Computer Laboratory

Course pages 2015–16

Network Architectures

Principal lecturer: Prof Jon Crowcroft
Taken by: MPhil ACS, Part III
Code: R02
Hours: 16
Prerequisites: Undergraduate courses in computer networks and security


This module aims to provide the world with more network architects. The 2011-2012 version was oriented around the evolution of IP to support new services like multicast, mobility, multihoming, pub/sub and, in general, data oriented networking. The course is a paper reading which puts the onus on the student to do the work.


  • IPng [2 lectures, Jon Crowcroft]
  • New Architectures [2 lectures, Jon Crowcroft]
  • Multicast [2 lectures, Jon Crowcroft]
  • Content Distribution and Content Centric Networks [2 lectures, Jon Crowcroft]
  • Resource Pooling [2 lectures, Jon Crowcroft]
  • Green Networking [2 lectures, Jon Crowcroft]
  • Alternative Router Implementions [2 lectures, Jon Crowcroft]
  • Data Center Networks [2 Lectures, Jon Crowcroft]


On completion of this module, students should be able to:

  • contribute to new network system designs;
  • engineer evolutionary changes in network systems;
  • identify and repair architectural design flaws in networked systems;
  • see that there are no perfect solutions (aside from academic ones) for routing, addressing, naming;
  • understand tradeoffs in modularisation and other pressures on clean software systems implementation, and see how the world is changing the proper choices in protocol layering, or non layered or cross-layered.


Assessment is through three graded essays (each chosen individually from a number of suggested or student-chosen topics), as follows:

  1. Analysis of two different architectures for a particular scenario in terms of cost/performance tradeoffs for some functionality and design dimension, for example:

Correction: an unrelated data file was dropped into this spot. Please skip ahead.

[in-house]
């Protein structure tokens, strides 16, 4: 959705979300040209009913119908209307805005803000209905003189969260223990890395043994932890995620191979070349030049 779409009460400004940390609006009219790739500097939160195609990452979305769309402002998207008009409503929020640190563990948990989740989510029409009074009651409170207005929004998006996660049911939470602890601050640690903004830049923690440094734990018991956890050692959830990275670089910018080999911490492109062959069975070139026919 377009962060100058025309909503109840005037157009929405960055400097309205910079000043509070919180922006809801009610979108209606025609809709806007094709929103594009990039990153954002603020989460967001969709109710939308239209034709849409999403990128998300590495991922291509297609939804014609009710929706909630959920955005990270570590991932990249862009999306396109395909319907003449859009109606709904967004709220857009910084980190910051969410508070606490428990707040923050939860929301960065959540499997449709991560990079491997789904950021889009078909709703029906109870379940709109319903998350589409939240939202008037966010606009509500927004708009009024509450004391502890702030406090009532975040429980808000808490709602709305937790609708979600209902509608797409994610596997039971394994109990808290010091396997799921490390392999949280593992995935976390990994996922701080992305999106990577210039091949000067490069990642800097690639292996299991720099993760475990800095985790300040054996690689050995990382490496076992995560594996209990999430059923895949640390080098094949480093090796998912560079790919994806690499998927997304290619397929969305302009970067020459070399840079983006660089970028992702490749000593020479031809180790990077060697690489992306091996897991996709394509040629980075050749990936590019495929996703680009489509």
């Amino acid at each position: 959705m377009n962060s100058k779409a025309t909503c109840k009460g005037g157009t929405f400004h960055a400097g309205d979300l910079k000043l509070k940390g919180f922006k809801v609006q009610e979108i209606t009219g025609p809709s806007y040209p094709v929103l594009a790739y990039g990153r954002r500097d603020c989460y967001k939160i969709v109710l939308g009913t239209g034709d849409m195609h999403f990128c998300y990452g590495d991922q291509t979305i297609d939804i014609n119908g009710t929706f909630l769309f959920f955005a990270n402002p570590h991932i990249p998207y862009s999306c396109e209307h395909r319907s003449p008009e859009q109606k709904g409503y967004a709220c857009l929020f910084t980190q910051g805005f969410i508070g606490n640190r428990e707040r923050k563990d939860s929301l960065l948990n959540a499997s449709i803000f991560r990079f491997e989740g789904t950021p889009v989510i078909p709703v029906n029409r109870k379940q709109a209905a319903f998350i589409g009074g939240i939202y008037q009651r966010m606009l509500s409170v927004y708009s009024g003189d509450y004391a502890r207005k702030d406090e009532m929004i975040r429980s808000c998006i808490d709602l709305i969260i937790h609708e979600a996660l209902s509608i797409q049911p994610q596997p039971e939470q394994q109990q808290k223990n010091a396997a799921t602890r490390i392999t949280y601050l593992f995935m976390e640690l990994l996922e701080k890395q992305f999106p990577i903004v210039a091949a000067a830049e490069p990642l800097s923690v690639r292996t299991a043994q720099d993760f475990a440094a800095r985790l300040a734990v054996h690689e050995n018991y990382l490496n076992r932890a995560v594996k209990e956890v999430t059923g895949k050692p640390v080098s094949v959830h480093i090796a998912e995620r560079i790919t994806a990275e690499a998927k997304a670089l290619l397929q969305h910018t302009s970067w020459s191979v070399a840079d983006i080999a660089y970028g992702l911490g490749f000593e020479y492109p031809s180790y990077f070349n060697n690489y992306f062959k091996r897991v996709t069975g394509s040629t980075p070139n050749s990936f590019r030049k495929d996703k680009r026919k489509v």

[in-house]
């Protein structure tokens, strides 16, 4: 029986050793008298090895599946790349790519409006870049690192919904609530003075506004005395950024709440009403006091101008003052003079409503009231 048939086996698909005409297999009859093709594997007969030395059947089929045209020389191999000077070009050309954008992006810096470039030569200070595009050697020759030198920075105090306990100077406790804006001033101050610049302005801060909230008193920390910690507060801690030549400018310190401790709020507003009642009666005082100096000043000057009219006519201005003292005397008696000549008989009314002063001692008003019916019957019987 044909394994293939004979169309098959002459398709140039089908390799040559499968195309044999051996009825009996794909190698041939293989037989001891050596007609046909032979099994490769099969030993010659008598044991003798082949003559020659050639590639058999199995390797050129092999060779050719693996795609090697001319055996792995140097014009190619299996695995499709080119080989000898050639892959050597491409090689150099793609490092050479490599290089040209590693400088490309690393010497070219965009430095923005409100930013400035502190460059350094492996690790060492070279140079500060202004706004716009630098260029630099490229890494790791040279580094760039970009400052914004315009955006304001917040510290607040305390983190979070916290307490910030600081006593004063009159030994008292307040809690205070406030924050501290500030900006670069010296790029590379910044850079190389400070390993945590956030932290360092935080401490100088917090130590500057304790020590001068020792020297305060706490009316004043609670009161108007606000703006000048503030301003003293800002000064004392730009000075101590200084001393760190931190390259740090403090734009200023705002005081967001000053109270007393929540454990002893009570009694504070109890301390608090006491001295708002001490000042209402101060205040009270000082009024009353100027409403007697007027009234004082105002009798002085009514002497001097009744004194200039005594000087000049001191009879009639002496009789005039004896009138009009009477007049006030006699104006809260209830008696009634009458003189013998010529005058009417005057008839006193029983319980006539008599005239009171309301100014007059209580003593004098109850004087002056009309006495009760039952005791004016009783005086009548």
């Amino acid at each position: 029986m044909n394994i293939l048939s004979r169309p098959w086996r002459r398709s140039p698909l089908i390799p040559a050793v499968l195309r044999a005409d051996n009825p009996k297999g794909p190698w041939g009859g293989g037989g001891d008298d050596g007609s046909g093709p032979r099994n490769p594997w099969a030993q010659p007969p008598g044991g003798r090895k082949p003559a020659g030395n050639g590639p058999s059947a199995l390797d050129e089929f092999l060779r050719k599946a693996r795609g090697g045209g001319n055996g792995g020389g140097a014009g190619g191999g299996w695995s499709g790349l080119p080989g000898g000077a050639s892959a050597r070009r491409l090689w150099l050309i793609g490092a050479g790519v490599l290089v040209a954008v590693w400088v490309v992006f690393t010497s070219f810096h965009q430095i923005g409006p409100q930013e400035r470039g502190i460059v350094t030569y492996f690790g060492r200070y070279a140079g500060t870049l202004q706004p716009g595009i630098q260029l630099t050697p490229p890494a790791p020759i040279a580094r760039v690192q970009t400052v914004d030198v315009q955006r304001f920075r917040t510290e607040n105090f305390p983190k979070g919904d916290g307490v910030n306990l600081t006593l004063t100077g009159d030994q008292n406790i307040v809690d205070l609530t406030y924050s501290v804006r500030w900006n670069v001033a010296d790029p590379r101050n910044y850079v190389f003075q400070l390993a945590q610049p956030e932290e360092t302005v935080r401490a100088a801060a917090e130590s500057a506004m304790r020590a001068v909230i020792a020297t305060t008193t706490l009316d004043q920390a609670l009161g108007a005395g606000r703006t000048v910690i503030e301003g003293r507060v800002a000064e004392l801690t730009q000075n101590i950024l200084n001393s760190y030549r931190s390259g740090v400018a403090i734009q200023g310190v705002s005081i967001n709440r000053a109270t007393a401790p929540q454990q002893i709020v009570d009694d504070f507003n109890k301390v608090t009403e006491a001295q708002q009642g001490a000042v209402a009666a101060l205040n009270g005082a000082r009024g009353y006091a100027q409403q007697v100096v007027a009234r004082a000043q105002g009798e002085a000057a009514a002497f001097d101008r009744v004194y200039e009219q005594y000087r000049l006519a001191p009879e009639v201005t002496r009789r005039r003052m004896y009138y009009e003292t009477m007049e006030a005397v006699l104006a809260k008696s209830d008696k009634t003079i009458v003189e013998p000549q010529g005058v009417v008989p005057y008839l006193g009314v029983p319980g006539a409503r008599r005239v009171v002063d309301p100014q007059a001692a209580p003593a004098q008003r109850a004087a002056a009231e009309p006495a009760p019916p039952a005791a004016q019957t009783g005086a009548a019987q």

• ATM – e.g. for hardware versus software tradeoff
    • IP – e.g. for mobility, multi-homing, multicast, multipath
    • 3GPP – e.g. for plain complexity versus complicatedness
  2. A discursive essay on a specific communications systems component, in a particular context, such as ad hoc routing, or wireless sensor networks.
  3. A bespoke network design for a narrow, well specified specialised target scenario, for example:
    • A customer baggage tracking network for an airport.
    • in-flight entertainment system.
    • in-car network for monitoring and control.
    • inter-car sensor/control network for automatic highways.

Practical work

This course does not feature any implementation work due to time constraints.


  • Three 1,200-word essays (worth 25% each), and
  • an annotated bibliography (25%).

Recommended reading

Pre-course reading:

Keshav, S. (1997). An engineering approach to computer networking. Addison-Wesley (1st ed.). ISBN 0201634422
Peterson, L.L. & Davie, B.S. (2007). Computer networks: a systems approach. Morgan Kaufmann (4th ed.).

Design patterns:

Day, John (2007). Patterns in network architecture: a return to fundamentals. Prentice Hall.

Example systems:

Krishnamurthy, B. & Rexford, J. (2001). Web protocols and practice: HTTP/1.1, Networking protocols, caching, and traffic measurement. Addison-Wesley.

Economics and networks:

Frank, Robert H. (2008). The economic naturalist: why economics explains almost everything.


Certainly, a collection of papers (see ACM CCR which publishes notable network researchers' favourite ten papers every 6 months or so).


R02 Network Architectures cannot be taken in conjunction with L100 Introduction to Natural Language Processing in 2012-13.